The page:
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Type 2 diabetes warning signs to look out for in your feet

lifelong condition can affect people's every day lives but can also increase the risk of getting other serious problems. Type 2 diabetes is caused by problems with insulin in the body and is often linked to being overweight, inactive or having a family history of the disease. People with the condition have been warned to check their feet daily for signs.

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Bulldogs facing UK ban unless breeders help change body features
dog's shortened muzzle, folded skin and squat body causing breathing, eye and skin conditions.Currently the breed, which is synonymous with Britishness and Winston Churchill, only lives to an average age of eight with the study recommending that people "stop and think" before buying them.Bulldogs were found to be 38 times more likely than other dogs to get dermatitis in skin folds, nearly 27 times more likely to get an eye condition called cherry eye, over 24 times more likely to have a jutting lower jaw and ran nearly 20 times the risk of obstructive airways causing breathing problems.Other conditions that are more commonly seen in bulldogs include having a cyst between the toes (13 times more likely), dry eye (12 times), inward eyelids (11.5 times), mange (eight times), foot infections (five times) and a skin infection, wet dermatitis and dermatitis (three times).Originally developed as an athletic and muscular dog for bull-fighting, it is now bred as a show and companion animal with a short skull, protruding jaw, skin folds, and squat, heavy build.The Netherlands and Norway have already restricted the breeding of English Bulldogs in recent years.Study author Dr Dan O'Neill said: “Every dog deserves to be born with equal and good innate health by having a natural ability to breathe freely, blink fully, exercise easily, have healthy flat skin, mate and give birth.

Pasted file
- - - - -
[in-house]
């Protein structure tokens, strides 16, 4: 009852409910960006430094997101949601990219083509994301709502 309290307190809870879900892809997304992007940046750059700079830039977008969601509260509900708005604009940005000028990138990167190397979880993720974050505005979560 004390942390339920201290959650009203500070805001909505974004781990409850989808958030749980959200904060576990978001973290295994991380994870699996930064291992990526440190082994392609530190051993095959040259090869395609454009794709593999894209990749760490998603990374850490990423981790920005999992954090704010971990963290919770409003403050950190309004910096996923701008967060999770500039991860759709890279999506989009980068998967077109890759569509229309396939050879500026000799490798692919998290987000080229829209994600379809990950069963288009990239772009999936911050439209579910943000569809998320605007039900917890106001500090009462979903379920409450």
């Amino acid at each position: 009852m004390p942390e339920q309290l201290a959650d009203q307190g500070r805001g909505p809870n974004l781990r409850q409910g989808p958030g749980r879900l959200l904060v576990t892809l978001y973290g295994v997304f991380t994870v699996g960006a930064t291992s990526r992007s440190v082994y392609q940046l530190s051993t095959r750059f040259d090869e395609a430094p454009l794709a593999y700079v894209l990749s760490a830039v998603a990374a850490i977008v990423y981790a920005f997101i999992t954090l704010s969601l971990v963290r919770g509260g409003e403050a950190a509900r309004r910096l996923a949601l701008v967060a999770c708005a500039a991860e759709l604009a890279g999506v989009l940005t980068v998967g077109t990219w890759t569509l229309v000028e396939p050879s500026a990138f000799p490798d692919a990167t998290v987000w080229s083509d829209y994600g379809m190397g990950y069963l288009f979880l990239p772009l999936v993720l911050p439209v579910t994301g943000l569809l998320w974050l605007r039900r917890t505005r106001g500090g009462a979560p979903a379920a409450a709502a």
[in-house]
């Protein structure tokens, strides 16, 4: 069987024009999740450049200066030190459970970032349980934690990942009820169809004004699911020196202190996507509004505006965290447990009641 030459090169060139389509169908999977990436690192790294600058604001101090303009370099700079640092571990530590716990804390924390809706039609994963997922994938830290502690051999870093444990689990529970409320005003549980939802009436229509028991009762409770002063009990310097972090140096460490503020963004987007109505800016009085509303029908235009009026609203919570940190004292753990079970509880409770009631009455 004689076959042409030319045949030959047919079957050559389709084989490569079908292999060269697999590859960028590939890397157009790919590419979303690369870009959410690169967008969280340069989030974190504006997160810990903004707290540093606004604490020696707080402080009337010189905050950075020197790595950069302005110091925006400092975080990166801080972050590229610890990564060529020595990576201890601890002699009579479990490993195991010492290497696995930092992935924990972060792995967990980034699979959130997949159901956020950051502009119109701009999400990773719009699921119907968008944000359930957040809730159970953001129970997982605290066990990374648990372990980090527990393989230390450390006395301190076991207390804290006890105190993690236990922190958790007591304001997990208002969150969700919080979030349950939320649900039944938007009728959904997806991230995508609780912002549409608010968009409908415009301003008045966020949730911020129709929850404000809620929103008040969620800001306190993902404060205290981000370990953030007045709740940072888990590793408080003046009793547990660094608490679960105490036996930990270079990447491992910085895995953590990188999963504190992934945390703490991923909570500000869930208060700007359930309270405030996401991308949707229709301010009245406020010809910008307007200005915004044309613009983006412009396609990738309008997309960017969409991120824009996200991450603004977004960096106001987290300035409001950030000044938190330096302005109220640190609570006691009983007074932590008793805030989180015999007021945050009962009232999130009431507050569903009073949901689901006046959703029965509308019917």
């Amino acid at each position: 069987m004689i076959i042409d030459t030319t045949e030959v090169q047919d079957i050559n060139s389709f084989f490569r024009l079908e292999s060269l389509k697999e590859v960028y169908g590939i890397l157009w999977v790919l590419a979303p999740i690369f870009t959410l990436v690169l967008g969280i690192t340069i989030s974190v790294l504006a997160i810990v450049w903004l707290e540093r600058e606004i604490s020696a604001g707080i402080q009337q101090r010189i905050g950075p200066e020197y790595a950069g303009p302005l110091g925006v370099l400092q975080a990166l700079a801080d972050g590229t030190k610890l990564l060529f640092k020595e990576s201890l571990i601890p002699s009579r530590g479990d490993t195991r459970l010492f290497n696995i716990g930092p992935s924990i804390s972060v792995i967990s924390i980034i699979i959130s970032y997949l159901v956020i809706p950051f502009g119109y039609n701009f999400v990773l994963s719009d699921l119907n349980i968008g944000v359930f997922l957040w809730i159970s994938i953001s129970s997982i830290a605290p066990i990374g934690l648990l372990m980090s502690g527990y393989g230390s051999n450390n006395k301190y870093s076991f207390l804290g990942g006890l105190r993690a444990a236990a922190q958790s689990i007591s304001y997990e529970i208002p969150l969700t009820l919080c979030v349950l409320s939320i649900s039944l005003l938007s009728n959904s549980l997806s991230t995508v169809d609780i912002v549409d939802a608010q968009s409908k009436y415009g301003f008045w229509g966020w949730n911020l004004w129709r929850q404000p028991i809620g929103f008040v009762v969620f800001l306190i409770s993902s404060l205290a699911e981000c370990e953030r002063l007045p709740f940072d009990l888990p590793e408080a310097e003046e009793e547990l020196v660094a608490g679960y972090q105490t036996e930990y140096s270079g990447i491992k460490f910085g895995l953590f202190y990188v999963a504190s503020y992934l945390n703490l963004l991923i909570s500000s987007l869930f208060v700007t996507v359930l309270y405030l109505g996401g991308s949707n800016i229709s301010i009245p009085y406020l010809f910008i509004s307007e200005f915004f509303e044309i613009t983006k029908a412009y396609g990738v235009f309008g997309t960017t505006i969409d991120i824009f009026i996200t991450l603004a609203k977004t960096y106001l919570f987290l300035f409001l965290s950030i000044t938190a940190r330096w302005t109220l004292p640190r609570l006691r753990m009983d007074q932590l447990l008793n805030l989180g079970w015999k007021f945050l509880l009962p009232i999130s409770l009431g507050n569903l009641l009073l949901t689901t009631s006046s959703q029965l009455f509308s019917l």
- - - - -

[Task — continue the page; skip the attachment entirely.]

Festival diseases you really don't want to catch as poo spreads serious illness
Glastonbury music festival.The statement warned attendees about a surge in measles cases and how to best protect themselves.Most of the cases were linked to festivals and other large public gatherings.With this in mind, and music festival season in full swing, what are the lesser-known health conditions you may be at risk of when going to a festival?In the minds of many, large-scale open-air festivals have become associated with spring and summer, attracting huge crowds - and also a number of health conditions.Festivals share the usual health risks associated with large mass gatherings, including transmission of communicable diseases and risk of outbreaks.Fortunately, outdoor gatherings pose less of a risk for a number of conditions - but there are still plenty of nasties you can pick up.High reports of faecal-oral - that's the ingestion of poo - transmission alongside lack of hygiene provides a breeding ground for gross bacteria.To swerve infection, always use hand sanitiser after using festival toilets and before eating or drinking.In terms of health conditions, some reported from music festivals have included:Influenza (the flu)MeaslesMumps virusSTDsNorovirusSexually transmitted infections (STIs) or sexually transmitted diseases (STDs) run rampant during festivals, with some events even offering VIP access to those who take an STI test when they arrive, like Byron Bay music festival in New Zealand.Herpes in particular can be rife at festivals, following reports from Coachella where a large number of people received treatment for cold sores and genital herpes.You can get genital herpes from skin-to-skin contact with the infected area when there are no visible sores or blisters, so it's always best to use a condom.It